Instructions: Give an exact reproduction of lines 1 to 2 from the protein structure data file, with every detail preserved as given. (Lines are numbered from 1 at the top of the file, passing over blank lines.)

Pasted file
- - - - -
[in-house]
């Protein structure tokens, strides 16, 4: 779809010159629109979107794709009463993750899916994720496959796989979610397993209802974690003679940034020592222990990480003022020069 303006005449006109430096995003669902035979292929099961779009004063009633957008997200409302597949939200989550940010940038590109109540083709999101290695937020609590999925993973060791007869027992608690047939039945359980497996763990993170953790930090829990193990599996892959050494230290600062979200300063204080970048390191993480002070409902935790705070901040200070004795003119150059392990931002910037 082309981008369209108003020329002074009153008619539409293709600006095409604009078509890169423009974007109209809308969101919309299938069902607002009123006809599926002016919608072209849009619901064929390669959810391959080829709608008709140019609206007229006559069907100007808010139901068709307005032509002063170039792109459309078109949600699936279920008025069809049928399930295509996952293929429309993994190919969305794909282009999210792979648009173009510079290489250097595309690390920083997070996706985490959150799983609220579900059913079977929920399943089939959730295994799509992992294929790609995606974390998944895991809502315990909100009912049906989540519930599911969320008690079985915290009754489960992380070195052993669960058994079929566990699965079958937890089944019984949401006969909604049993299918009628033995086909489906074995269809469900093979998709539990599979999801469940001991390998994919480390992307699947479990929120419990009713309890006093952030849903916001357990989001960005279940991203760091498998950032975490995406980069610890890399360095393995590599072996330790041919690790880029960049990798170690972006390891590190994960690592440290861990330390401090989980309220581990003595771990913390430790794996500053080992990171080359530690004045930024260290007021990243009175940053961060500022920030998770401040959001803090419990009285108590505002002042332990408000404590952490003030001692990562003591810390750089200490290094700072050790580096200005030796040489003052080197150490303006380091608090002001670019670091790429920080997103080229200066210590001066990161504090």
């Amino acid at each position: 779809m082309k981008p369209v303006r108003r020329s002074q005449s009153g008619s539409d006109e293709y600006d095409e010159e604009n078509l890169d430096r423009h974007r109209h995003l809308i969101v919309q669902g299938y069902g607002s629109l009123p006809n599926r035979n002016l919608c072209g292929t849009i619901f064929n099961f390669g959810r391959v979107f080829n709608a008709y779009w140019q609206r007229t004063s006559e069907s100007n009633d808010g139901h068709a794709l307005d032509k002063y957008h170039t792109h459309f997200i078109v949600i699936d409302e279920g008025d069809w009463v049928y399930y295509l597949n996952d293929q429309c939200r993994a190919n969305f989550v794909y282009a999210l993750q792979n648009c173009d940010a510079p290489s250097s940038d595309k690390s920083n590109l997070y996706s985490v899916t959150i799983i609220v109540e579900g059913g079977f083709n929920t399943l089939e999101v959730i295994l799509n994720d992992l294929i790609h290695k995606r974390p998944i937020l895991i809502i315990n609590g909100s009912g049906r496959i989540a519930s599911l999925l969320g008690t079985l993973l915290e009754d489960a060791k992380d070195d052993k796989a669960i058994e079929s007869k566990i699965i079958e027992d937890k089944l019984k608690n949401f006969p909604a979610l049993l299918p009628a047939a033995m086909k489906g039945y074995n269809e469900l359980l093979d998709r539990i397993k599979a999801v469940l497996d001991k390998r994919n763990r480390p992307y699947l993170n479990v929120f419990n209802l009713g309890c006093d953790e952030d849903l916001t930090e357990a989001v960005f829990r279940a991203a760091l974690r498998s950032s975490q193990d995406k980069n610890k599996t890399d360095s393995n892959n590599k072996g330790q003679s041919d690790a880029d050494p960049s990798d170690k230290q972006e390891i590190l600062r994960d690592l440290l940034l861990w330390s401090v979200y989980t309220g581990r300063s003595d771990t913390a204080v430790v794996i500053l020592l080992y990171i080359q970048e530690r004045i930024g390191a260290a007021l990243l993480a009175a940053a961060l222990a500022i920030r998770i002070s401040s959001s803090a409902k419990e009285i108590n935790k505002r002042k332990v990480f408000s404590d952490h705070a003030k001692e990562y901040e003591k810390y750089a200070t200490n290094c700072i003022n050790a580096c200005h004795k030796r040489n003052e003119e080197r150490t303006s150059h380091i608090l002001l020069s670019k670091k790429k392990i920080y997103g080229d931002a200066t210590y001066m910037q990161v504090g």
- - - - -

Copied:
[in-house]
């Protein structure tokens, strides 16, 4: 779809010159629109979107794709009463993750899916994720496959796989979610397993209802974690003679940034020592222990990480003022020069 303006005449006109430096995003669902035979292929099961779009004063009633957008997200409302597949939200989550940010940038590109109540083709999101290695937020609590999925993973060791007869027992608690047939039945359980497996763990993170953790930090829990193990599996892959050494230290600062979200300063204080970048390191993480002070409902935790705070901040200070004795003119150059392990931002910037 082309981008369209108003020329002074009153008619539409293709600006095409604009078509890169423009974007109209809308969101919309299938069902607002009123006809599926002016919608072209849009619901064929390669959810391959080829709608008709140019609206007229006559069907100007808010139901068709307005032509002063170039792109459309078109949600699936279920008025069809049928399930295509996952293929429309993994190919969305794909282009999210792979648009173009510079290489250097595309690390920083997070996706985490959150799983609220579900059913079977929920399943089939959730295994799509992992294929790609995606974390998944895991809502315990909100009912049906989540519930599911969320008690079985915290009754489960992380070195052993669960058994079929566990699965079958937890089944019984949401006969909604049993299918009628033995086909489906074995269809469900093979998709539990599979999801469940001991390998994919480390992307699947479990929120419990009713309890006093952030849903916001357990989001960005279940991203760091498998950032975490995406980069610890890399360095393995590599072996330790041919690790880029960049990798170690972006390891590190994960690592440290861990330390401090989980309220581990003595771990913390430790794996500053080992990171080359530690004045930024260290007021990243009175940053961060500022920030998770401040959001803090419990009285108590505002002042332990408000404590952490003030001692990562003591810390750089200490290094700072050790580096200005030796040489003052080197150490303006380091608090002001670019670091790429920080997103080229200066210590001066990161504090």